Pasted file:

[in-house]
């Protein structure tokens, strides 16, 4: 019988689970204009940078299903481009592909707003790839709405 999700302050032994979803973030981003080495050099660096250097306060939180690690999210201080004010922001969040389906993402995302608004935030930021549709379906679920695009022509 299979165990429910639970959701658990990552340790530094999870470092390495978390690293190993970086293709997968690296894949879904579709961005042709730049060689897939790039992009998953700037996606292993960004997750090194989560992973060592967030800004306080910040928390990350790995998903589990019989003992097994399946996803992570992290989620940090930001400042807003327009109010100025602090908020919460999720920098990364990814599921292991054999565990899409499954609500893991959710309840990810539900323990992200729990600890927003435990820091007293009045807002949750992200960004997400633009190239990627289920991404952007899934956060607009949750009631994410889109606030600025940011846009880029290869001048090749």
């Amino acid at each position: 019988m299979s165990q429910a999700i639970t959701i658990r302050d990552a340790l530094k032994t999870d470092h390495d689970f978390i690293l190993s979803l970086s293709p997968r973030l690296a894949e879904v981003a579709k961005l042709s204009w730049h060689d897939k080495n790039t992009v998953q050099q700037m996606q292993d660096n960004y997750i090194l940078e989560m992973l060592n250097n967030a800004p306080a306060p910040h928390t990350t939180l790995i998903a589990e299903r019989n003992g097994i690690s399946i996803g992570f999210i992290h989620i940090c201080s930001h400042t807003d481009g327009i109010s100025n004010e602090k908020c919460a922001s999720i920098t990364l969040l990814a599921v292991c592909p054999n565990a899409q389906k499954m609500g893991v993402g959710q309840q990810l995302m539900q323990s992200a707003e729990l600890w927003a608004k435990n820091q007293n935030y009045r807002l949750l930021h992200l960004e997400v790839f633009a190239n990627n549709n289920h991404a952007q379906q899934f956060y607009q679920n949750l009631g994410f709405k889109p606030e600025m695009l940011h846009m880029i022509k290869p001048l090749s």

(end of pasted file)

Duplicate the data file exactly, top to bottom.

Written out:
[in-house]
């Protein structure tokens, strides 16, 4: 019988689970204009940078299903481009592909707003790839709405 999700302050032994979803973030981003080495050099660096250097306060939180690690999210201080004010922001969040389906993402995302608004935030930021549709379906679920695009022509 299979165990429910639970959701658990990552340790530094999870470092390495978390690293190993970086293709997968690296894949879904579709961005042709730049060689897939790039992009998953700037996606292993960004997750090194989560992973060592967030800004306080910040928390990350790995998903589990019989003992097994399946996803992570992290989620940090930001400042807003327009109010100025602090908020919460999720920098990364990814599921292991054999565990899409499954609500893991959710309840990810539900323990992200729990600890927003435990820091007293009045807002949750992200960004997400633009190239990627289920991404952007899934956060607009949750009631994410889109606030600025940011846009880029290869001048090749």
């Amino acid at each position: 019988m299979s165990q429910a999700i639970t959701i658990r302050d990552a340790l530094k032994t999870d470092h390495d689970f978390i690293l190993s979803l970086s293709p997968r973030l690296a894949e879904v981003a579709k961005l042709s204009w730049h060689d897939k080495n790039t992009v998953q050099q700037m996606q292993d660096n960004y997750i090194l940078e989560m992973l060592n250097n967030a800004p306080a306060p910040h928390t990350t939180l790995i998903a589990e299903r019989n003992g097994i690690s399946i996803g992570f999210i992290h989620i940090c201080s930001h400042t807003d481009g327009i109010s100025n004010e602090k908020c919460a922001s999720i920098t990364l969040l990814a599921v292991c592909p054999n565990a899409q389906k499954m609500g893991v993402g959710q309840q990810l995302m539900q323990s992200a707003e729990l600890w927003a608004k435990n820091q007293n935030y009045r807002l949750l930021h992200l960004e997400v790839f633009a190239n990627n549709n289920h991404a952007q379906q899934f956060y607009q679920n949750l009631g994410f709405k889109p606030e600025m695009l940011h846009m880029i022509k290869p001048l090749s």